As I wrote the other day, and contra Wired magazine's attempt to write it off, the core Seasteading dream of trying to make new lands with new rules is far from dead. In fact, that experimental impulse is also far from restricted to Seasteading per se, as the same sense of the need for competitive governance is also behind another process-in-progress I've reported on here at Reason, the effort to create zones in Honduras with different legal systems from the rest of the country to kick-start, ideally, economic growth in a desperately poor and troubled nation.
They are currently known as "zones for economic development and employment," or ZEDEs. (See many Reason stories on the Honduran experiment.)
It was announced today that the Seasteading Institute is bringing Honduran President Juan Orlando Hernandez to San Francisco to speak about their mutual interests in competitive governance. From the Seasteaders:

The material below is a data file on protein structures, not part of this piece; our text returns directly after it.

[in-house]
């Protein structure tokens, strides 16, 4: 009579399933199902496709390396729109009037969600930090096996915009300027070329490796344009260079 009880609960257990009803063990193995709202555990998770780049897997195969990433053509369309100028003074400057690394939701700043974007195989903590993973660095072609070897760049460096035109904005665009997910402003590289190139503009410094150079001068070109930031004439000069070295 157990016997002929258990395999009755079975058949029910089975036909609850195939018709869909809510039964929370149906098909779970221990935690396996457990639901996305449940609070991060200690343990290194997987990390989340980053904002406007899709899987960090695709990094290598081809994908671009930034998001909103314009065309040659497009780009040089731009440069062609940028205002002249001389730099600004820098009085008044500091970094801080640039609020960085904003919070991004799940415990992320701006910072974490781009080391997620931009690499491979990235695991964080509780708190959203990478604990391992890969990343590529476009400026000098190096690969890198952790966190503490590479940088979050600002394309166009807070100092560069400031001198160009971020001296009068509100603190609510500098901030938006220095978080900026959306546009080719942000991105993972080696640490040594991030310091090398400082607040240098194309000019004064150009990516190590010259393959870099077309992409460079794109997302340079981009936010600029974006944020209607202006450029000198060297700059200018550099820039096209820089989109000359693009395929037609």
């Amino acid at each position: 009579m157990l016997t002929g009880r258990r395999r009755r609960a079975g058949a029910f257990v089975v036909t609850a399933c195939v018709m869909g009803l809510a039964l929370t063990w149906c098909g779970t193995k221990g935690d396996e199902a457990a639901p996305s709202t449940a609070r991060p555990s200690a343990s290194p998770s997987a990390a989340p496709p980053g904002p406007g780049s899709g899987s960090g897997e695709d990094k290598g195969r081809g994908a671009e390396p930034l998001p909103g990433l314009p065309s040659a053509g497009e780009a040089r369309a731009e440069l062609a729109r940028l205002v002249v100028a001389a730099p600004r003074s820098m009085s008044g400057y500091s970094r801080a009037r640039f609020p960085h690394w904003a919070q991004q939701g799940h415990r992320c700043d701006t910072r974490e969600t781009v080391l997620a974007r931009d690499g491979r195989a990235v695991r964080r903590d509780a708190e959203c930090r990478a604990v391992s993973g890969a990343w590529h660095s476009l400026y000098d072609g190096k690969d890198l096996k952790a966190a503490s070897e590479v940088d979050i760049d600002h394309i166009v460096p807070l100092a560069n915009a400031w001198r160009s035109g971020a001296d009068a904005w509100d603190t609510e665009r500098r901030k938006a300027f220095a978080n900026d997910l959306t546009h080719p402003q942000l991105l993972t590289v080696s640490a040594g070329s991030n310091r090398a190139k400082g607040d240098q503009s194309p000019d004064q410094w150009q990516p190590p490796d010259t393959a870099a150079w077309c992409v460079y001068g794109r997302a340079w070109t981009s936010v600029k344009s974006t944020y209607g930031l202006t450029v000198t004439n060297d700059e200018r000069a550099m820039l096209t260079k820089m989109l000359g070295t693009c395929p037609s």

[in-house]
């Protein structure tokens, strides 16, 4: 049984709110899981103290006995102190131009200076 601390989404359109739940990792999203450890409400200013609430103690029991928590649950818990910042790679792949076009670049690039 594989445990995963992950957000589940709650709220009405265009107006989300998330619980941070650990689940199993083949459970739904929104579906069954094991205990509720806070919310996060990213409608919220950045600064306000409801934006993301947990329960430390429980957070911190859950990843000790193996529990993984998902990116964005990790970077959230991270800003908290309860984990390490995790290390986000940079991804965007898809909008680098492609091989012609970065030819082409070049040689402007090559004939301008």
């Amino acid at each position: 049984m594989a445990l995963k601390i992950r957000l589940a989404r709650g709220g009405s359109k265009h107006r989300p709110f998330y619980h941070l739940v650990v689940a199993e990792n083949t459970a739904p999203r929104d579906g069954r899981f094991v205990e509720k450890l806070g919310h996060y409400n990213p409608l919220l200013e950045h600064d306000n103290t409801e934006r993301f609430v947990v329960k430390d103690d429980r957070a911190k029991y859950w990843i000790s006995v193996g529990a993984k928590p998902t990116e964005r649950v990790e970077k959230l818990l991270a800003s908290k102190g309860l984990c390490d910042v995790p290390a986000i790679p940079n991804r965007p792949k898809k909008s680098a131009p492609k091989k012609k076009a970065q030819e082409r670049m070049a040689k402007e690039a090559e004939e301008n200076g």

Honduras has enacted the boldest legislation of any nation in recent history, effectively opening a new jurisdictional frontier. Zones for Economic Development and Employment, (ZEDEs) will be developed with entirely new governmental systems, fostering a market of governance bodies competing to attract residents.
The event will feature:
- Juan Orlando Hernández, President of Honduras
- Randolph Hencken, Executive Director of The Seasteading Institute
- Moderator Guillermo Peña Panting, Executive Director of The Eleuthera Foundation
Learn about the unprecedented opportunities in ZEDEs, and expect a major announcement.
Randolph Hencken, Executive Director of the Seasteading Institute, observed, "The unifying trait of seasteaders is a desire to abandon pointless arguments over how government ought to operate, and work together on creating new zones for experimentation to actually demonstrate which systems of government work best."
The event is Monday June 8 at 6 p.m. at Galvanize, 44 Tehama St, San Francisco, CA 94105, and you can register at this link.